AMD’s stock soars 16% day after Rome chip launch: 10 quick insights
AMD named a slew of datacenter and cloud customers using its new Rome chip, then saw its stock climb 13% the day afterwards.(AMD)
- AMD’s stock soared on Thursday by 16.2% one day after the company launched its second generation EPYC Rome CPU. The stock price was nearly $33 per share at 10 a.m. eastern time on Thursday then rose to $33.92 by market close. (It might also help that CEO Lisa Su tweeted on Tuesday that she’s staying in her job.)
- Rome comes with up to 64 Zen 2 cores and 7nm process technology. AMD claims it has set 80 performance world records. Here’s the entire list of records:
- AMD claimed Rome delivers 25% to 50% lower total cost of ownership (TCO) than competitive offerings but didn’t name Intel directly. In its press release, footnote 3, AMD referred to a Twitter finding of 25% TCO.
- Pricing runs the gamut for Rome models: $450 to $6,950 per Ku. (The lowest price is for 8 cores and the highest for 64 cores.)
- AMD named a slew of Rome customers such as: Google (for cloud compute and new general purpose machines. Twitter (across its entire data center later in 2019); Microsoft (for Azure virtual machines); HPE (for its ProLiant line of servers); Cray (for an Air Force Weather Cray Shasta System); Lenovo (for its ThinkSystem for video, virtualization, software defined storage); Dell (for upcoming newly designed servers, unnamed); VMWare (for a collaboration on security with EPYC and VMWare vSphere).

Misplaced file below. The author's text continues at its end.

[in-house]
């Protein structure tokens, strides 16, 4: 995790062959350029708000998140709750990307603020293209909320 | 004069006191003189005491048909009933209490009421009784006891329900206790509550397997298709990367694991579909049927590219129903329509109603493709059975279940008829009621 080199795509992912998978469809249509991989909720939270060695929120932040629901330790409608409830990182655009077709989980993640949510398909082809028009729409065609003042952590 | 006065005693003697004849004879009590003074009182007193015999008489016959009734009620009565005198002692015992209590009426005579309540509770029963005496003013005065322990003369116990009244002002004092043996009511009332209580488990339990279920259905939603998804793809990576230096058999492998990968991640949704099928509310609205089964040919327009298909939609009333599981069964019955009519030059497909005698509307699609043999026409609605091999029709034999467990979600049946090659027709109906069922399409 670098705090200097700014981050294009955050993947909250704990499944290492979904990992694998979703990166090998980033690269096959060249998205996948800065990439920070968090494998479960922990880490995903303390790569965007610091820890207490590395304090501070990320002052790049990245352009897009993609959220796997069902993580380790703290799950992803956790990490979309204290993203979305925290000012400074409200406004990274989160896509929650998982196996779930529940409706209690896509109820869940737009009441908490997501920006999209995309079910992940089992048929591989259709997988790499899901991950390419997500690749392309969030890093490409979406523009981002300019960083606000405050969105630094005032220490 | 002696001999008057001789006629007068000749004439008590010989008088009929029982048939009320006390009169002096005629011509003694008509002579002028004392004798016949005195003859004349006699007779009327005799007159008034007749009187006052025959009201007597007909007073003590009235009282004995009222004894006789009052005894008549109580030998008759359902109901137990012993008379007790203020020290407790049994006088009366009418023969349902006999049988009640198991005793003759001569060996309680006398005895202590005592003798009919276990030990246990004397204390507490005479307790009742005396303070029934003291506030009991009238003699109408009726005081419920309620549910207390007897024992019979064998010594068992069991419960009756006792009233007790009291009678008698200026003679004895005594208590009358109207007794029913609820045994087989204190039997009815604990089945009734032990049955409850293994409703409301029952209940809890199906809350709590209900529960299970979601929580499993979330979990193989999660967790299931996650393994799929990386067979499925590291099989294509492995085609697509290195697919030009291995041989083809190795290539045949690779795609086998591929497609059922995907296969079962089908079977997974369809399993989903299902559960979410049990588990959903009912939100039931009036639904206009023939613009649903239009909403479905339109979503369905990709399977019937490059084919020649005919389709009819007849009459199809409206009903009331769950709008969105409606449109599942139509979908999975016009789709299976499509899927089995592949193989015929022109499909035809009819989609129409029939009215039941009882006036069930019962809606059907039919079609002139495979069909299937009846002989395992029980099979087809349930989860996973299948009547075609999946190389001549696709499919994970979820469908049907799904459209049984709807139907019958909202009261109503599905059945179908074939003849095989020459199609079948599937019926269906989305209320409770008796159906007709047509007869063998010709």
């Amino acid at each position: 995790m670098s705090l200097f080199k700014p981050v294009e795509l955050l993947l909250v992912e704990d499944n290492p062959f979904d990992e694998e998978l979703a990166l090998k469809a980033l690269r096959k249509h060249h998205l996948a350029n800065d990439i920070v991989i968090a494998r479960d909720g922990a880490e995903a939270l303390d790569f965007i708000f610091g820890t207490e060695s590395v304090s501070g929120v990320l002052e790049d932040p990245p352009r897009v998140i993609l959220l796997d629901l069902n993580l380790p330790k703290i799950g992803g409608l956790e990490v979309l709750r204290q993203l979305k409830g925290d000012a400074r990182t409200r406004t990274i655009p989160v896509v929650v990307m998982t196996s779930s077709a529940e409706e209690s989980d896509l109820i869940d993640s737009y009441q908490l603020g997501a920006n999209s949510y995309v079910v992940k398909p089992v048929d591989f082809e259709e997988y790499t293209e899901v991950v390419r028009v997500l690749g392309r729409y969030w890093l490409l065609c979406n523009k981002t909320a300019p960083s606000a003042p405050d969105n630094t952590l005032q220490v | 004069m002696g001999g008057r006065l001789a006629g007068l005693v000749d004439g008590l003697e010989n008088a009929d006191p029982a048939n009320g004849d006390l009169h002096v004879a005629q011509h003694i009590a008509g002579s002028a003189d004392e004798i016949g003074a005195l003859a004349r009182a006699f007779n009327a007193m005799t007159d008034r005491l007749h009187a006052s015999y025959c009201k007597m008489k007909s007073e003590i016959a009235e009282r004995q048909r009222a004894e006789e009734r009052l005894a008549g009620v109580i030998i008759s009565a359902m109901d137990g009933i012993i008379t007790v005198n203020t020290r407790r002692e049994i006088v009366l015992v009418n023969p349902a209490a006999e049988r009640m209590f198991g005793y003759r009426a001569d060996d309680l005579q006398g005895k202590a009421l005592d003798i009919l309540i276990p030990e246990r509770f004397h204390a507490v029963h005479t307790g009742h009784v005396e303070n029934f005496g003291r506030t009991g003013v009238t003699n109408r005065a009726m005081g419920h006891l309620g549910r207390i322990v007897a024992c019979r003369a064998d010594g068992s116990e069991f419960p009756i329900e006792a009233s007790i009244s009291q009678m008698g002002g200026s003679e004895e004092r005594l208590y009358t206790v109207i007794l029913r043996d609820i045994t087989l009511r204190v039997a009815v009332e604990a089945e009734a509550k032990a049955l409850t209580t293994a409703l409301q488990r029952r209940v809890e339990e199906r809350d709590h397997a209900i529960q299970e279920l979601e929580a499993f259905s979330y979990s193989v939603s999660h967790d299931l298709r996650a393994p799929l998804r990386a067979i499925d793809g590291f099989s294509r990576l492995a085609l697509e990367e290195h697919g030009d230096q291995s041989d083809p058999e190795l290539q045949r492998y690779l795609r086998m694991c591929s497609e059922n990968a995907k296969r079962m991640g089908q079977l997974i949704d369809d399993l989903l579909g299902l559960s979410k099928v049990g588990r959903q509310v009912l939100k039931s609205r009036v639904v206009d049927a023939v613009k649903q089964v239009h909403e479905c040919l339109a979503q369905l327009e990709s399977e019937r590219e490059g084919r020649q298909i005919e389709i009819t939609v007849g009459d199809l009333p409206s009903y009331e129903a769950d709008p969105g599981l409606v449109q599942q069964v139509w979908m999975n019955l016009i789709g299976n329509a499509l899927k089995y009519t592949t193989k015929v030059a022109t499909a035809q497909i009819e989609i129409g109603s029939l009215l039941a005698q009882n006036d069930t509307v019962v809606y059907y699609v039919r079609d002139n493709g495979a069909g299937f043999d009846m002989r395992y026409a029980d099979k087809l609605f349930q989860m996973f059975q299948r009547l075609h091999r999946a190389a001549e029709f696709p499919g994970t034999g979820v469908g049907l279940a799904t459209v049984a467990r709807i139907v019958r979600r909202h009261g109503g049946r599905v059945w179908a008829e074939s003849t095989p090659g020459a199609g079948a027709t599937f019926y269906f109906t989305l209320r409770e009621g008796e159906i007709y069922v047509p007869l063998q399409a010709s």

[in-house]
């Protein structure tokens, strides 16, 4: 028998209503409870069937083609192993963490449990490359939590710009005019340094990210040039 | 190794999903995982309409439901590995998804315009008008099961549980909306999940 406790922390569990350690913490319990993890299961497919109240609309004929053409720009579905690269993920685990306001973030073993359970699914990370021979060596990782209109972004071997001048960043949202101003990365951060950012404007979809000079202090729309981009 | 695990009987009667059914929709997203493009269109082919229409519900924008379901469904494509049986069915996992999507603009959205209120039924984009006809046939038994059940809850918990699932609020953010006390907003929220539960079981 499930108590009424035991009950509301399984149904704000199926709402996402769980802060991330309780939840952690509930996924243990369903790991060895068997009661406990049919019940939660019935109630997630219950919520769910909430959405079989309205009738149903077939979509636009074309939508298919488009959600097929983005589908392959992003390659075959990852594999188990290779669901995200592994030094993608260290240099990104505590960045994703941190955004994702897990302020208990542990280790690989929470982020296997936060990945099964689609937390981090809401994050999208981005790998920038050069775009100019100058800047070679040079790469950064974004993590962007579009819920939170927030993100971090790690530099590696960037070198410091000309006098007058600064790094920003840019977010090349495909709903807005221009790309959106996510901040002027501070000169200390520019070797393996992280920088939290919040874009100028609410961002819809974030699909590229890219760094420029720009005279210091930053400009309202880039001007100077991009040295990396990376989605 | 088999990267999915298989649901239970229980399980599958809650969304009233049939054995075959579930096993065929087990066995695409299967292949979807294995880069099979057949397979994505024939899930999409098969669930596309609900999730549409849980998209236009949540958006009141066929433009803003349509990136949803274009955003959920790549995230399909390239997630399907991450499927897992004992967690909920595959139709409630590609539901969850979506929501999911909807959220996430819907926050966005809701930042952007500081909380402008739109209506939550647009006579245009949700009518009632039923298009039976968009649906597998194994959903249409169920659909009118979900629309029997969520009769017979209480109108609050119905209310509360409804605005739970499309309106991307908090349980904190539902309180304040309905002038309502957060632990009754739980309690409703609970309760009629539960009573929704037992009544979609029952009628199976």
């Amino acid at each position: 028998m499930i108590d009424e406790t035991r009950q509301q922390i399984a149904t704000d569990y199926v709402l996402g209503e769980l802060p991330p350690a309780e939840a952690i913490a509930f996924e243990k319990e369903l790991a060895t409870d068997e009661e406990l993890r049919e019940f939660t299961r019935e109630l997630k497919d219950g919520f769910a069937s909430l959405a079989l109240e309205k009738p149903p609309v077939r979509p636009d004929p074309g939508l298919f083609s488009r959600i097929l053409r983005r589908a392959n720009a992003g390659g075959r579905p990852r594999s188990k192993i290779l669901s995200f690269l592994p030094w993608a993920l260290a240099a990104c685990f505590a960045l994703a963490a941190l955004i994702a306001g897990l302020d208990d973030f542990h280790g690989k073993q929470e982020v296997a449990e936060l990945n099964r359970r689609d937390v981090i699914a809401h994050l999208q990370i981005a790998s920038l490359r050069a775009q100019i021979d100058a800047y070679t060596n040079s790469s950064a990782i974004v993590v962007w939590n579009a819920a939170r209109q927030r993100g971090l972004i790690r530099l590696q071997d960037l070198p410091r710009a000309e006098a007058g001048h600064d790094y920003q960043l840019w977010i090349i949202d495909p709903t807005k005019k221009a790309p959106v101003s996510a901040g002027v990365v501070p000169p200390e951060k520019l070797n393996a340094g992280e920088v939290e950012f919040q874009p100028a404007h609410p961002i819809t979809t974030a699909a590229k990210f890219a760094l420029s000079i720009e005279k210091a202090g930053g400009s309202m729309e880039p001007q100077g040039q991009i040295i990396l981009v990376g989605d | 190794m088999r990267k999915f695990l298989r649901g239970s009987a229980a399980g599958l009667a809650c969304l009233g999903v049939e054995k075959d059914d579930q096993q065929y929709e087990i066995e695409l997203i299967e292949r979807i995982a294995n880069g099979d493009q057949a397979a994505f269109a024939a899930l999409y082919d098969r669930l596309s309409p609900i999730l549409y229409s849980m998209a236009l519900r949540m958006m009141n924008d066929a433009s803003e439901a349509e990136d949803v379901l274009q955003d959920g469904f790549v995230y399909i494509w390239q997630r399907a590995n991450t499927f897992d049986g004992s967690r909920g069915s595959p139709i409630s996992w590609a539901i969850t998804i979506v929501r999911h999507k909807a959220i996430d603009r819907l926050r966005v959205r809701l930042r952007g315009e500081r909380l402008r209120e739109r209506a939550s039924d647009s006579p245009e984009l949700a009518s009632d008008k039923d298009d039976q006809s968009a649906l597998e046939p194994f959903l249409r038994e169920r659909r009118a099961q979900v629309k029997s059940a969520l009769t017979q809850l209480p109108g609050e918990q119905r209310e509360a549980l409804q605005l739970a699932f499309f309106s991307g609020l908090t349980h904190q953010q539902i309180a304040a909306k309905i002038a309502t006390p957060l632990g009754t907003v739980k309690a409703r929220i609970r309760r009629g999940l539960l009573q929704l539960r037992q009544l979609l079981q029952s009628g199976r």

- More AMD bragging rights for Rome: in the datacenter, up to 83% better Java app performance and up to 43% better SAP SD 2 Tier performance than unnamed competitors. For HPC, a record for floating point performance and DRAM memory.
- With 64 cores, Rome delivers up to 23% more instructions per clock than previous EPYC chips and 4 times more L3 cache.
- AMD server CPUs of all styles made up 6% of all servers shipped in the second quarter of 2019, according to IHS Markit. The total server market was 11.4 million shipped in 2018, and each server runs up to 1.8 CPUs.
- Intel is still king and will be for a long time, because it has such a big installed base. In 2016, Intel had 99% share of server CPUs, but that could drop to 80% by 2024 if AMD and Arm-based CPUs are successful, IHS believes.
- Arm-based CPUs from Marvell, Ampere and AWS will make up 3% to 4% of the server CPU market in five years, IHS believes.
RELATED: AMD takes aim at server CPU giant Intel with 7nm Rome chip